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On 10 recorded starts, Brossoit has two Really Bad Starts, which is a miserable percentage. Five of his other starts, though, are considered Quality Starts, putting him at a nearly league-average 50% quality start percentage.

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His bad games are pretty darn bad, but he performs to help his team win about as often as any other league-average backup – yet with five very winnable games, he only has three wins. And with just two games that he, by all intents and purposes, lost for the team, he has seven losses in regulation overall.

That’s as much the team as it is him; he’s not pulling them up, but he really isn’t actively dragging them down to their current record, either.

As a matter of fact, his last four games prior to that Nashville one had been exactly what the team was hoping for; he had a .906 or better in every one of them, allowing three goals on 32 shots in the first and even putting up a .957 save percentage in a loss to Toronto on December 10th. In that game, he only allowed one goal, and the team lost anyway – that’s not him.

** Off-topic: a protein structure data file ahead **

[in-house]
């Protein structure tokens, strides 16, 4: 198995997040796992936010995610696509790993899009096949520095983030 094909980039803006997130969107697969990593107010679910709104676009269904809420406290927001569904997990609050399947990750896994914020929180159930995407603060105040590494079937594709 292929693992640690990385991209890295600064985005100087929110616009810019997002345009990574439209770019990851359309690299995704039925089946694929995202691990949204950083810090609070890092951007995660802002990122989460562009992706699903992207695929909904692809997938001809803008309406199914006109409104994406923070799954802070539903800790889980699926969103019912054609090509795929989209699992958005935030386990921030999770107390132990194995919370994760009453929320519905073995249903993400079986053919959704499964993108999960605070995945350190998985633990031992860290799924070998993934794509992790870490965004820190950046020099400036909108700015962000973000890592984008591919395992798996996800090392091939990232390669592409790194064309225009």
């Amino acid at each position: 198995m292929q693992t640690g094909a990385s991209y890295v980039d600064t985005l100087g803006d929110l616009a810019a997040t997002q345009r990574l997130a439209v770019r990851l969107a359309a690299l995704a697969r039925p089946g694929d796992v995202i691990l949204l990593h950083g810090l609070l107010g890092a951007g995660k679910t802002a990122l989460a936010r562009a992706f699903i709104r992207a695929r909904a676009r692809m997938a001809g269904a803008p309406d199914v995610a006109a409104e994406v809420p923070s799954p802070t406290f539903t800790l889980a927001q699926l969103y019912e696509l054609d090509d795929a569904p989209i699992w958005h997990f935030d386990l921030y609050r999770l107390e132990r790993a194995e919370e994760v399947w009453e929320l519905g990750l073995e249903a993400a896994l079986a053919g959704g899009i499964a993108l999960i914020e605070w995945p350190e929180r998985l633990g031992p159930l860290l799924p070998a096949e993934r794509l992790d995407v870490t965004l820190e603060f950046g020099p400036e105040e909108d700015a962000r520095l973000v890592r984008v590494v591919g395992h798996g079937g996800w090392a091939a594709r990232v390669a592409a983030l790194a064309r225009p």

The numbers don’t exactly favor either Montoya or Talbot, either.

In all fairness, Talbot has been handling a much more gruelling workload, but he’s been far from the saviour of the team. His own quality start percentage is a miserable .394 through 33 starts, meaning he’s giving the team a 77 percent or better chance to win just under 40 percent of the time.